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Hawaiian elders, Dalai Lama find common challenge 4-26-07

By BRIAN CHARLTON
WAILUKU, Hawaii (AP) - Sensing a growing anger and discontent among Native Hawaiians, a group of their elders gathered with the Dalai Lama, asking his advice on how to live with compassion while their land and culture are under threat.

The group welcomed the exiled spiritual leader of Tibet on Wednesday by presenting him with a lei while chanting a Hawaiian song at the Maui Arts & Cultural Center.

Knowing the Dalai Lama was forced to leave his country after China invaded and has since met with indigenous groups ranging from Incas to Laplanders, the Hawaiian elders said they wanted to hear from him during a crucial time in their history.

“This has been building for a long time,” said Raylene Kawaiaea, 56, a local teacher. “We're looking for a solution and one with compassion.”

Educators and business and cultural leaders from the community said Wednesday they feel Hawaiians have been welcoming to others, but have been taken advantage of as their language is spoken less and their land has been “stolen”.

The 71-year-old Nobel Peace Prize winner told the elders not to confuse compassion for others with tolerance, meaning they do not have to give in to injustice. He said that there is a certain amount of anger that comes from the frustration of trying to show compassion, but they need first to understand the people who are angering them and their background.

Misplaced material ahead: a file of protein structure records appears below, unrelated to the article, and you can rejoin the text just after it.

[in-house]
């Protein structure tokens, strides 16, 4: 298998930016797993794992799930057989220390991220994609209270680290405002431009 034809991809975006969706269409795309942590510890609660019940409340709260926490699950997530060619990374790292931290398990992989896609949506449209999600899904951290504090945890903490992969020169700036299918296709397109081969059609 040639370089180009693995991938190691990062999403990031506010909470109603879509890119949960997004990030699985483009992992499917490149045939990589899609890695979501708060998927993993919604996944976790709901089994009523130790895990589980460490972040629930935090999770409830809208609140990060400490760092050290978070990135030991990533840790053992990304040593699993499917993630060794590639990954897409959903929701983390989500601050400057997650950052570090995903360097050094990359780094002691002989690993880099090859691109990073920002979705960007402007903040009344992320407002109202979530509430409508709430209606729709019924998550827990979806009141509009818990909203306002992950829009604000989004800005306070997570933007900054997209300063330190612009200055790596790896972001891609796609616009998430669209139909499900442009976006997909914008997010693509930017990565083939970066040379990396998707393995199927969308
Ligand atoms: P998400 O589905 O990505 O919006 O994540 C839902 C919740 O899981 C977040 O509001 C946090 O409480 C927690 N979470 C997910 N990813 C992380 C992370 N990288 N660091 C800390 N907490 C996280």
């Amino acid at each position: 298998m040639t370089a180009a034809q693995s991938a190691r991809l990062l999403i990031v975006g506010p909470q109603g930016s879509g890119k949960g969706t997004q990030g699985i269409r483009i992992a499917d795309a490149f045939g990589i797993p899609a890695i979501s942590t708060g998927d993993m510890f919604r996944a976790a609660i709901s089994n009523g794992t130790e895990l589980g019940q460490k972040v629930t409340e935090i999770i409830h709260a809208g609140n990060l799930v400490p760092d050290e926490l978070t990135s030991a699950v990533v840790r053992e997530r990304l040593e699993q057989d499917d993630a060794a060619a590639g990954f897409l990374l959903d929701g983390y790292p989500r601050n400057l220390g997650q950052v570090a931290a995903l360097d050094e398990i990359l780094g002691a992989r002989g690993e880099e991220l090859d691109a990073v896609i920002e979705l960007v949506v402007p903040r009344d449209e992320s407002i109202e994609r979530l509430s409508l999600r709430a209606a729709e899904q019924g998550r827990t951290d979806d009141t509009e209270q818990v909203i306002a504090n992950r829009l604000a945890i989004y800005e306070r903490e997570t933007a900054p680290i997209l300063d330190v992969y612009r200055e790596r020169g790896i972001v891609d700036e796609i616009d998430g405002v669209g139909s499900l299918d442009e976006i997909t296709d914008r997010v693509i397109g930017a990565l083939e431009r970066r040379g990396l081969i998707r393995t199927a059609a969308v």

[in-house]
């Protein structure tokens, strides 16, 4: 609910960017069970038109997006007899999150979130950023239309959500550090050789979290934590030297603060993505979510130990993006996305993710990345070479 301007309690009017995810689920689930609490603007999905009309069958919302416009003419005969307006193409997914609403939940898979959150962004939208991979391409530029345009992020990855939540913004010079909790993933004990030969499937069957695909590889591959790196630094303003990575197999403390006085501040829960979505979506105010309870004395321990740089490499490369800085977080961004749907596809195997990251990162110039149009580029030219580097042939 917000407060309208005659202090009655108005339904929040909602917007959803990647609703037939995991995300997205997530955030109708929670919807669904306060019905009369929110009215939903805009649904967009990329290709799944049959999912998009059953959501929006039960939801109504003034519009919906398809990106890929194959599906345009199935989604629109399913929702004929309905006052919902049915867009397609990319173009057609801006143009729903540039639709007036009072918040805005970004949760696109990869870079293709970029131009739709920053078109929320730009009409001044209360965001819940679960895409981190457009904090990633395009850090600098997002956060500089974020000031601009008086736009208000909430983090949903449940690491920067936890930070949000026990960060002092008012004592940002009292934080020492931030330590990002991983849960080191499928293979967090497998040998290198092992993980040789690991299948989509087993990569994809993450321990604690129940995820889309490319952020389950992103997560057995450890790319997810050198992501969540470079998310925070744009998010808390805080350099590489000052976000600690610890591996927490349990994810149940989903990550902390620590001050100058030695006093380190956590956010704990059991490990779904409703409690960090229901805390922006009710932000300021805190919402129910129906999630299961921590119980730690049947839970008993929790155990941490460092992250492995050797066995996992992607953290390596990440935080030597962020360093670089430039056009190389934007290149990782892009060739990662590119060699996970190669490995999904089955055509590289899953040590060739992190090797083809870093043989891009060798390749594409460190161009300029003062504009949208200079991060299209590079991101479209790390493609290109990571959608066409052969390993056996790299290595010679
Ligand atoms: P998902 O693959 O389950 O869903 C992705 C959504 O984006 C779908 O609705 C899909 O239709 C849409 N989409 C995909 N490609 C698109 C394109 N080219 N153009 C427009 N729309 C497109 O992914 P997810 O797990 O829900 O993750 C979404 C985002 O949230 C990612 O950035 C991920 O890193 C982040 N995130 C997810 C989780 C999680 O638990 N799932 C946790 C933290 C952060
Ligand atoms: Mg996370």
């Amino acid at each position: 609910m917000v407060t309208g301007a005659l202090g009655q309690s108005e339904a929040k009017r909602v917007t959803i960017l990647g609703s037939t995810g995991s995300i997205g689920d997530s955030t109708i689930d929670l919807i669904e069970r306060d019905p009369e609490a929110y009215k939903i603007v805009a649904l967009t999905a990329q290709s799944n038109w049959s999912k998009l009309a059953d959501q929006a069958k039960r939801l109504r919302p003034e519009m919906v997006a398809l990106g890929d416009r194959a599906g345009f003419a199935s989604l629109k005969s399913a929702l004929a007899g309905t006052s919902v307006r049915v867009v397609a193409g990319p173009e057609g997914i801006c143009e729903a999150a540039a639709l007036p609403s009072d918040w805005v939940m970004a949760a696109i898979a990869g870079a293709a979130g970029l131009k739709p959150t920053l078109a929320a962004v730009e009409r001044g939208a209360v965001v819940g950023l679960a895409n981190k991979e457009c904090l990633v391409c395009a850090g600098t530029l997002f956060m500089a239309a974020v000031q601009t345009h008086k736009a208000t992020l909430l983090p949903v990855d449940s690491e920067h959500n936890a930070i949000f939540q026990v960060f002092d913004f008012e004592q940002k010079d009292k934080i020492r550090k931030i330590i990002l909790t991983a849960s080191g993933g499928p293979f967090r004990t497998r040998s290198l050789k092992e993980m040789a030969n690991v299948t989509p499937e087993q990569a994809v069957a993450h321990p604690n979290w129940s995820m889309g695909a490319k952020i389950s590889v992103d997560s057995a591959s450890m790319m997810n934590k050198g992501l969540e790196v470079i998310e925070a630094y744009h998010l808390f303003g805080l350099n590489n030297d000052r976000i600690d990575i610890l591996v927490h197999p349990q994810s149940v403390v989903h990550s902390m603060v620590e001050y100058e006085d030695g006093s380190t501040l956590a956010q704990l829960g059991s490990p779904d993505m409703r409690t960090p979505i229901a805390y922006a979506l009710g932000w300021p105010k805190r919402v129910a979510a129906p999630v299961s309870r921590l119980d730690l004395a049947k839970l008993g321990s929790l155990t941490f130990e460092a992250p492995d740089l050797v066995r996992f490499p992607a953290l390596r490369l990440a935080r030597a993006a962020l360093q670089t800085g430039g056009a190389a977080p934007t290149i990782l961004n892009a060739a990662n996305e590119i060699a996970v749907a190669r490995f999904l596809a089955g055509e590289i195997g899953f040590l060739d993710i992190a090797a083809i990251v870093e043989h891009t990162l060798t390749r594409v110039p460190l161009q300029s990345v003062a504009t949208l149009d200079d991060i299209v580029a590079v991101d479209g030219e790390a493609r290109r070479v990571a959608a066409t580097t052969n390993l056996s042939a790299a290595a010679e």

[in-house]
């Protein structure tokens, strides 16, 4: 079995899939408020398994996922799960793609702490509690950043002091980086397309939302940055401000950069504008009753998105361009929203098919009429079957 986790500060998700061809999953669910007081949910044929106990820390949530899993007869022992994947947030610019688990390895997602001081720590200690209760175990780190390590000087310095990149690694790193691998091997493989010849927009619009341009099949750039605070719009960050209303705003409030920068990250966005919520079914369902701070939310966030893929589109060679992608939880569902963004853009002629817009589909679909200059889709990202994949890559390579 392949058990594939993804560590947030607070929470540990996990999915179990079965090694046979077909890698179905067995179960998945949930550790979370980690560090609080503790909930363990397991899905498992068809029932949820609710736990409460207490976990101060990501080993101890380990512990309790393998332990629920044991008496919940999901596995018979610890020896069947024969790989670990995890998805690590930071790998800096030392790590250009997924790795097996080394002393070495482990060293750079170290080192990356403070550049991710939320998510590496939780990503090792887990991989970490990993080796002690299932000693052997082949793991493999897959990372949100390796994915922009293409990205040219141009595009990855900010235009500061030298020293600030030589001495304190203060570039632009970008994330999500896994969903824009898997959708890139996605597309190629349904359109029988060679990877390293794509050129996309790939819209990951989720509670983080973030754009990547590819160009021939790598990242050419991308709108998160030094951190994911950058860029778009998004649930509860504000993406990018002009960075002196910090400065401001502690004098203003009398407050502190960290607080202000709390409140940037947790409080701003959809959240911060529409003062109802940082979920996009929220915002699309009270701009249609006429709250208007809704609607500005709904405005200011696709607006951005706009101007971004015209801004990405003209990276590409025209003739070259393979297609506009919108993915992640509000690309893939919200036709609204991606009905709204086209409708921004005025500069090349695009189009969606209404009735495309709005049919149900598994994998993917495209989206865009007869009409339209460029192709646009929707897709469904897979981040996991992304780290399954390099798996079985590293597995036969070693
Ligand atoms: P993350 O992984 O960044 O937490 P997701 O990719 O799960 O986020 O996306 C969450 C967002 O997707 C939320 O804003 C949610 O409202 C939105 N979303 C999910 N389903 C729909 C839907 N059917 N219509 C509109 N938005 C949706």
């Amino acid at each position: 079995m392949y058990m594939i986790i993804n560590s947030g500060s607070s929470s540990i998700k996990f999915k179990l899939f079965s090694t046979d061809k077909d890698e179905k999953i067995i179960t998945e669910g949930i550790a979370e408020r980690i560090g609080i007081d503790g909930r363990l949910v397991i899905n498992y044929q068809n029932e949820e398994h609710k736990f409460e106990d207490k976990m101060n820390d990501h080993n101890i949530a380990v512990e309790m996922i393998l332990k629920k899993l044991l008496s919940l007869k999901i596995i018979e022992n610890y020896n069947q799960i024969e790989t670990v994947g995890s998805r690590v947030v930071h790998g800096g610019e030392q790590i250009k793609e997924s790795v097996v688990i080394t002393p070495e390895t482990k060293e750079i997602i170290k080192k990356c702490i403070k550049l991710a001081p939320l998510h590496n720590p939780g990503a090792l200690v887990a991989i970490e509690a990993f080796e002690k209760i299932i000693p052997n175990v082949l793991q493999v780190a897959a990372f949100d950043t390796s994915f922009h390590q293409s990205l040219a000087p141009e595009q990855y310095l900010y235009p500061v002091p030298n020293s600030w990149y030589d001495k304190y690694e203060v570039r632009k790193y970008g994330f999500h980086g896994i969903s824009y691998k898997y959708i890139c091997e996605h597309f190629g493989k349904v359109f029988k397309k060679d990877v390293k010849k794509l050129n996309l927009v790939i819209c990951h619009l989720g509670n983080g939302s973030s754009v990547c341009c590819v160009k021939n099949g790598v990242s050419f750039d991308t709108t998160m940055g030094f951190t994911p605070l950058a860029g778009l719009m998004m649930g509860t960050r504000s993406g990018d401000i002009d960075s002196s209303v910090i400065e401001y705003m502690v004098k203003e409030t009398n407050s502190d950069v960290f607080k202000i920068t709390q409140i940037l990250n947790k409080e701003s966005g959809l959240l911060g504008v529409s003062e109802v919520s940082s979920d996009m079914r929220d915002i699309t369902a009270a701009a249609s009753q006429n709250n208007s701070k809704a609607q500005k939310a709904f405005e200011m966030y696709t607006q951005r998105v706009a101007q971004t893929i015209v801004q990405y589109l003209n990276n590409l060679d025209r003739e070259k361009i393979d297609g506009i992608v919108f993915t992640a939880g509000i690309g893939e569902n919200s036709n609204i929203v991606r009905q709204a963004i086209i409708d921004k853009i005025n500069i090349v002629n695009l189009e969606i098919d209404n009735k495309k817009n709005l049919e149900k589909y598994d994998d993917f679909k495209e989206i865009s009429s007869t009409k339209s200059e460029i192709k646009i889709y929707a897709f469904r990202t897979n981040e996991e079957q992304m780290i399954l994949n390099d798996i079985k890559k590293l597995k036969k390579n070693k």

The Dalai Lama told Hawaiians not to isolate themselves and instead to open their culture to others while keeping their identities and seeking an education.

“Isolation can be suicide,” he said.

The Tibetan and Hawaiian people come from sharply contrasting lands, but both have a history of detachment from the rest of the world - Tibetans in a land now claimed by China in the high mountains of Central Asia and Hawaiians on volcanic islands absorbed by the United States in the middle of the vast Pacific Ocean.

Both are trying to regain land and culture after a half century under governments that took them over.

The United States overthrew the Kingdom of Hawaii in 1893 and the islands became a state in 1959 while China invaded Tibet in 1949 and then took full control the same year Hawaii joined the union.

Tibet has nearly 3 million people, while fewer than 200,000 Native Hawaiians remain in the islands, a minority in their own land, with another 200,000 who claim Hawaiian ancestry living elsewhere. Only a small fraction of the mostly Christian island population practices Buddhism.

Both groups are spiritual people and believe that all things, including the people and the land, are interconnected, the elders said.

The Dalai Lama told the Hawaiians to try to form a unified message, but he said they must find compassion, respect and love inside themselves first.

“The work must start with yourself, by education or training,” he said. “To help yourself is most important. You must be able to raise yourself to a level of equal standards.”

The Dalai Lama, whose worldly name is Tenzin Gyatso, was on his first trip to Maui but his third visit to the islands and his first since 1994.
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